Parallels: Making Life Changes

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So, my original introduction to this post started with a few lines about a NaNoWriMo recovery. At this point, we all know that was a no-go. The rest is still relevant, at least: through 2016 I’ve watched my fellow Inkettes talk about writing successes, failures, and frustrations as the months have ticked by. A major theme for some of us is not letting writing go to the wayside because it is more than a hobby for us, even though we have a tendency to neglect it now and then.

I’m horribly guilty when it comes to this, and I’ve said time and again that I wanted to use NaNo as a means of getting out of that headspace. That failed big time, and it highlights my issue glaringly. The pressure I put on myself to not only win NaNo, but to use that win as a life altering experience, added stress when I really didn’t need more –and that was before the computer saga sabotaged me (mentally more than anything).

I was obsessing about this the other day, this need to make writing a priority. The root of the issue is that I don’t have a strong writing habit. Over the past year I’ve drawn up ideas on how to get myself writing more and I simply ignore them when the time draws near. I make up schedules in which I’ve fit writing time and just do something else instead.

I want to shake myself I’m so frustrated!

A couple of years ago I had this same issue with exercise. I knew I needed more. I had injured myself so I didn’t want to work out because I couldn’t do what I wanted. So I let it slip. By the time I was healed up I was so out of shape that it was a wicked fight to get back at it. Exercising was exhausting and more often than not I didn’t want to do it and would find some excuse to avoid it.

Then I learned about habits and choices and routine. Even making small choices at the start of the day can lead to mental exhaustion because making choices, even seemingly small ones, requires a lot of energy. Habits and routines are the answer.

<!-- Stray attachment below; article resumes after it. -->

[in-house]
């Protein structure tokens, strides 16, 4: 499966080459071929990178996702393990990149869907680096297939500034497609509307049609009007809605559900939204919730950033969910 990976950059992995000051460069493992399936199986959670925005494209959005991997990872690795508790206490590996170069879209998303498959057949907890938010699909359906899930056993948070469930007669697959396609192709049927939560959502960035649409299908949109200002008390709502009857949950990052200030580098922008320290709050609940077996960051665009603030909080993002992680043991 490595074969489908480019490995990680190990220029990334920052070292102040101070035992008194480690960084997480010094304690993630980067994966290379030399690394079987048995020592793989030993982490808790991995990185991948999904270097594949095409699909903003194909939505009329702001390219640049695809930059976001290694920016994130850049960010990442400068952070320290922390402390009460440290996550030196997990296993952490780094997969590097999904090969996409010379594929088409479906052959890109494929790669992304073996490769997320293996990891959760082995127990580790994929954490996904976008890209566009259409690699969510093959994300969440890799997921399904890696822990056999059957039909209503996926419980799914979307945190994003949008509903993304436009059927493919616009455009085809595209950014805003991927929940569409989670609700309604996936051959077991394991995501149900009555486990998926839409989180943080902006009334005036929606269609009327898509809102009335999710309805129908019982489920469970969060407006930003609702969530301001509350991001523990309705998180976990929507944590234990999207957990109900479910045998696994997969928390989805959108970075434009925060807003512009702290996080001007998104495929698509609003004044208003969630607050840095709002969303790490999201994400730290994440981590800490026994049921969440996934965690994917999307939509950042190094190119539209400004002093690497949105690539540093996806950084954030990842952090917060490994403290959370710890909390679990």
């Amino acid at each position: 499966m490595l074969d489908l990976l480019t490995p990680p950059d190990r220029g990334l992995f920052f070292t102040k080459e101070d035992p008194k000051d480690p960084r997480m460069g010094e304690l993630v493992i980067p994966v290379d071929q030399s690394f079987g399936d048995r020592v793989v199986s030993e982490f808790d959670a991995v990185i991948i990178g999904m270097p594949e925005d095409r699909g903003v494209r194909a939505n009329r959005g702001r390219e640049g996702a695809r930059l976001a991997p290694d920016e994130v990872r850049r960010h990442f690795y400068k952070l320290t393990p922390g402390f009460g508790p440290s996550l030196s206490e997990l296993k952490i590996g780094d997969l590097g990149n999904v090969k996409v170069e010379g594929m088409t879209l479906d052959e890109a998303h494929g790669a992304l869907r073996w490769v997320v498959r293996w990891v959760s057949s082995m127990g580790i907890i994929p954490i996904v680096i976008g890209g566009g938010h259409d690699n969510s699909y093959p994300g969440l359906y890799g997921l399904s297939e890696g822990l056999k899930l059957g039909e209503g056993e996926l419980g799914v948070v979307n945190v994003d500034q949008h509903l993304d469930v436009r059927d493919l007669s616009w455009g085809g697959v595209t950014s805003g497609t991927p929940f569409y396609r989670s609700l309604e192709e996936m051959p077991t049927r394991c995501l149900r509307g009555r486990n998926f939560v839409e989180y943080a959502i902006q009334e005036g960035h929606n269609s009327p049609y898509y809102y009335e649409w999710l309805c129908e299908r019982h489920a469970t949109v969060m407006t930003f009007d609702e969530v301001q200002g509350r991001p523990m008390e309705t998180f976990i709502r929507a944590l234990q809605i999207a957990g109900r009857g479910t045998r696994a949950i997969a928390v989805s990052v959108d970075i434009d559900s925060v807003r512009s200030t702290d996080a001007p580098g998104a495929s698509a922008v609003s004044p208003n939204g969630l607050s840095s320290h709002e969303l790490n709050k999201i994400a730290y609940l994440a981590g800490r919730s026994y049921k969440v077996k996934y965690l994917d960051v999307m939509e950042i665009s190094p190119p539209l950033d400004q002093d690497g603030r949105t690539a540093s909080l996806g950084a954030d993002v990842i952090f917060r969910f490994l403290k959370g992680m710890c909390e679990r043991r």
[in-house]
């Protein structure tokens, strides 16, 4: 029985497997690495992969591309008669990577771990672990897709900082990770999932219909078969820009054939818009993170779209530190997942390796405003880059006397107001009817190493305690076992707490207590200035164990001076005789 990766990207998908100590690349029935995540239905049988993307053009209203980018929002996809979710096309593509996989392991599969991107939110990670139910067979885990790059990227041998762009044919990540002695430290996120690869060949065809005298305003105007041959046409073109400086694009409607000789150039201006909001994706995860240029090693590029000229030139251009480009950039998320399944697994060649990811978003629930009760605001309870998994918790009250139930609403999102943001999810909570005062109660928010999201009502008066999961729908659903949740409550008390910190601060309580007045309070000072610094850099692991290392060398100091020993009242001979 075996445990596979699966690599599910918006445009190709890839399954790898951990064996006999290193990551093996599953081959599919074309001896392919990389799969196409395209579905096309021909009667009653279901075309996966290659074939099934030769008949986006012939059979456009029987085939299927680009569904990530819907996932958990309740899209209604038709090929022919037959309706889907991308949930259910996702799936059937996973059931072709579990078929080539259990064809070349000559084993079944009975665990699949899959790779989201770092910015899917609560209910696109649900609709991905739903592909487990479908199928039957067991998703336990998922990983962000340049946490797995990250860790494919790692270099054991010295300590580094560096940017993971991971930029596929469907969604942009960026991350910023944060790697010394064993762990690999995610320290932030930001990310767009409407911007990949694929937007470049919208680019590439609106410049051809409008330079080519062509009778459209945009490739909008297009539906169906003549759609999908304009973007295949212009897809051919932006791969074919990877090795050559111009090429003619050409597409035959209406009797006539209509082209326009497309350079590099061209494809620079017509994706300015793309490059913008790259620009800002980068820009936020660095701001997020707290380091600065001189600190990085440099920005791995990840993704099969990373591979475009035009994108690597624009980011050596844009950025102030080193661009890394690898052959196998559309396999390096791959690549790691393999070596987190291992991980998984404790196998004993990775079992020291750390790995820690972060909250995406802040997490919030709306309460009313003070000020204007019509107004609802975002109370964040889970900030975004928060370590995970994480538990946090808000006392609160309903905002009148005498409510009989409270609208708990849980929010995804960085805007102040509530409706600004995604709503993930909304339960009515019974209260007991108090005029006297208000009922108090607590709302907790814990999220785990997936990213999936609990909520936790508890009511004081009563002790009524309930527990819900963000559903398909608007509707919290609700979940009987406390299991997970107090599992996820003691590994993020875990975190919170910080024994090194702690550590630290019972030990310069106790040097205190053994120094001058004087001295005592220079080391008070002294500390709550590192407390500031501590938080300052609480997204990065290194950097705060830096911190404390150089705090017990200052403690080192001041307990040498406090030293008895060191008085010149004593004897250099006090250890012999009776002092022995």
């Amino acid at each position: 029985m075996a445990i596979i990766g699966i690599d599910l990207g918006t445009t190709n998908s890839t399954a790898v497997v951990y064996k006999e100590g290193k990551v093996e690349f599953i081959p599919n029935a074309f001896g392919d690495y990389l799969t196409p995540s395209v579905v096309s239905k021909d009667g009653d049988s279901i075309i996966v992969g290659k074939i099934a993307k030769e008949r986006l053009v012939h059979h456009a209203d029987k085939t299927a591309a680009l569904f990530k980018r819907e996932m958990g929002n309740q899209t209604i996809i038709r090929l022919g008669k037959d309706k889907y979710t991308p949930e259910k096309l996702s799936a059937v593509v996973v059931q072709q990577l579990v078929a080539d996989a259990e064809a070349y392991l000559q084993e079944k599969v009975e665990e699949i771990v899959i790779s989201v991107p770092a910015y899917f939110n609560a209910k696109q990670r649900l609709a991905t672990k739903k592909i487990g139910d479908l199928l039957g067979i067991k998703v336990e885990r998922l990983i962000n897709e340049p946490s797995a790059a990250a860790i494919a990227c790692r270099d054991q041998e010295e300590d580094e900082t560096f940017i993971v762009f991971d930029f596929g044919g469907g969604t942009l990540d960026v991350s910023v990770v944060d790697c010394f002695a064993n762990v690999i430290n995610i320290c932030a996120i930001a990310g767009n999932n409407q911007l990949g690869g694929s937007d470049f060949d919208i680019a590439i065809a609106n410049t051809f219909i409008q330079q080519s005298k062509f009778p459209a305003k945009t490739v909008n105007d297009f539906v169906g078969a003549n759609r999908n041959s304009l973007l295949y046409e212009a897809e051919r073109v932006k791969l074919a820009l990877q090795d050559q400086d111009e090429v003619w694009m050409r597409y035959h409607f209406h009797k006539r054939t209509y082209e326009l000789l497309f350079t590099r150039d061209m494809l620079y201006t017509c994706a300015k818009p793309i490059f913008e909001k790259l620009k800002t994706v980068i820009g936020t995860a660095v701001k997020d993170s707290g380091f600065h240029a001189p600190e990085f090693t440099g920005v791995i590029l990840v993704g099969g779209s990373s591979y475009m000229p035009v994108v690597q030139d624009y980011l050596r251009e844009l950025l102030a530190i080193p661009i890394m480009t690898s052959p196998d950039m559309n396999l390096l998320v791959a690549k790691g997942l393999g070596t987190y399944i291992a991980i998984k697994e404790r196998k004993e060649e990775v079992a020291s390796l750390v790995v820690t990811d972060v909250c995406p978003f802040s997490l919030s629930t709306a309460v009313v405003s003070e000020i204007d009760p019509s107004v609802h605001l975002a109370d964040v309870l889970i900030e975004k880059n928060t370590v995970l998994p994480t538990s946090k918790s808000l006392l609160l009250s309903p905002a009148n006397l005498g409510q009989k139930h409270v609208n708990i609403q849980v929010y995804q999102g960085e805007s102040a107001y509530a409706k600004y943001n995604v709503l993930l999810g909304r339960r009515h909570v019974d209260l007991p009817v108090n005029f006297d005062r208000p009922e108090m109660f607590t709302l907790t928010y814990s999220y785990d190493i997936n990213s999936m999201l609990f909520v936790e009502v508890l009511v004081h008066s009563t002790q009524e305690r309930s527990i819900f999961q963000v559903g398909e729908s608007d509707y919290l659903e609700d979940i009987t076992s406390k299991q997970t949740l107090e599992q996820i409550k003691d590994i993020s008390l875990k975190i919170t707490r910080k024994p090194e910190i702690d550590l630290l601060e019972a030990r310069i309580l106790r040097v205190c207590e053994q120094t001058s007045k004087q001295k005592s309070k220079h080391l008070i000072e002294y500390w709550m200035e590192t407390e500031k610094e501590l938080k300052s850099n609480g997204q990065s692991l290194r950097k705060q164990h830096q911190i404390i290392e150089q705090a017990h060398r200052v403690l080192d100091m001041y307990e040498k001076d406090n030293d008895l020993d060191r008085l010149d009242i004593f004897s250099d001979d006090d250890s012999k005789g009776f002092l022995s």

Two years later I’m probably in the best shape I’ve ever been in. Basically, I don’t give myself a choice in the matter when it comes to exercising, unless I have a prior engagement I can’t work around or I’m too ill.

The Saturday routine doesn’t vary; I go on the treadmill for an hour where I walk and sometimes jog, then I do an ab workout and an arm workout. Recently I have added exercises to strengthen the joints and muscles around my hips because I’m having some running problems. Then I stretch.

The Thursday routine is similar. I get up, make my lunch for later in the day, prep my smoothie, eat breakfast, then get on my exercise bike. I do a quick stretch before changing for work and leaving the house.

Tuesdays are a little different. I get off work around 2, come home and do my after-work stuff, then change and get on the treadmill for 30 minutes, then the bike for 30 minutes, and then I do different hip-strengthening exercises, lunges, and decline push-ups. I wrap it up with a stretch. I’m a little loopy by the time I blend my smoothie on these days.

Making the necessary life changes to make these routines habitual was hard work. And it took a lot of time. My health was my motivation because I couldn’t go on like I was anymore. I was in constant pain, I was lethargic, and I was really unhappy. Exercise is a great stress reliever and our bodies are meant to move. They need to move.

This is where the parallel kicks in. I don’t’ know why I don’t think I have to put in the same amount of work where writing is concerned. Wanting to write and not blocking out the time leads to the same results: failure, emotional pain and lethargy, and unhappiness.

Life changes are difficult. Even making positive changes is a struggle. I’ve got the exercise down, but I’ve been trying to implement a few other changes and have failed miserably. I have to acknowledge that I may be trying to do too much, too fast.

As humans with impulses we like to see quick results from very little hard work –you only have to watch half the TV commercials out there to figure that one out. Honestly, quick fixes don’t work in any aspect of life.

Ok, I got really hokey there, but I mean it.

When it came to exercise I had a mission and I took quantifiable steps to reach my goal. I need to get back into that headspace and do the same with writing. I refuse to let 2017 follow the same pattern as 2016. I’ve disliked this year immensely and do not want a repeat.

What steps have you taken to make writing a habit instead of a hobby? If you have any tips to share I would love to hear them!

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